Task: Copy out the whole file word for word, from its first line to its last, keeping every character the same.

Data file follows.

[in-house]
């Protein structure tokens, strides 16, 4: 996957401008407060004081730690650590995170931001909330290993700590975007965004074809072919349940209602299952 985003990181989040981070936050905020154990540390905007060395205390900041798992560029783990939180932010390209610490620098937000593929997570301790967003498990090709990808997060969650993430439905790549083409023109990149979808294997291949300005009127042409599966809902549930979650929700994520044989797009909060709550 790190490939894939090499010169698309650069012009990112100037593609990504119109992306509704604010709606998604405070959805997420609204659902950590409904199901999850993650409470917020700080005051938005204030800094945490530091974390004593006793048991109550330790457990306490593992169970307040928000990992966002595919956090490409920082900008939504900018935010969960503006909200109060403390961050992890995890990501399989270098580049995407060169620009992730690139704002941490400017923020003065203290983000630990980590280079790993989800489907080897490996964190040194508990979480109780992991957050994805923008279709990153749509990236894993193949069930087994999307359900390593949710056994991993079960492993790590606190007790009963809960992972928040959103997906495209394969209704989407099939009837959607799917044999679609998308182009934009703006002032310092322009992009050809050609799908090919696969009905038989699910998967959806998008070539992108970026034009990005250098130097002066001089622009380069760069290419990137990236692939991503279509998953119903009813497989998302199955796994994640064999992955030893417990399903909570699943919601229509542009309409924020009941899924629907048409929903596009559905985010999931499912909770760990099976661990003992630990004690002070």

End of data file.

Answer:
[in-house]
């Protein structure tokens, strides 16, 4: 996957401008407060004081730690650590995170931001909330290993700590975007965004074809072919349940209602299952 985003990181989040981070936050905020154990540390905007060395205390900041798992560029783990939180932010390209610490620098937000593929997570301790967003498990090709990808997060969650993430439905790549083409023109990149979808294997291949300005009127042409599966809902549930979650929700994520044989797009909060709550 790190490939894939090499010169698309650069012009990112100037593609990504119109992306509704604010709606998604405070959805997420609204659902950590409904199901999850993650409470917020700080005051938005204030800094945490530091974390004593006793048991109550330790457990306490593992169970307040928000990992966002595919956090490409920082900008939504900018935010969960503006909200109060403390961050992890995890990501399989270098580049995407060169620009992730690139704002941490400017923020003065203290983000630990980590280079790993989800489907080897490996964190040194508990979480109780992991957050994805923008279709990153749509990236894993193949069930087994999307359900390593949710056994991993079960492993790590606190007790009963809960992972928040959103997906495209394969209704989407099939009837959607799917044999679609998308182009934009703006002032310092322009992009050809050609799908090919696969009905038989699910998967959806998008070539992108970026034009990005250098130097002066001089622009380069760069290419990137990236692939991503279509998953119903009813497989998302199955796994994640064999992955030893417990399903909570699943919601229509542009309409924020009941899924629907048409929903596009559905985010999931499912909770760990099976661990003992630990004690002070």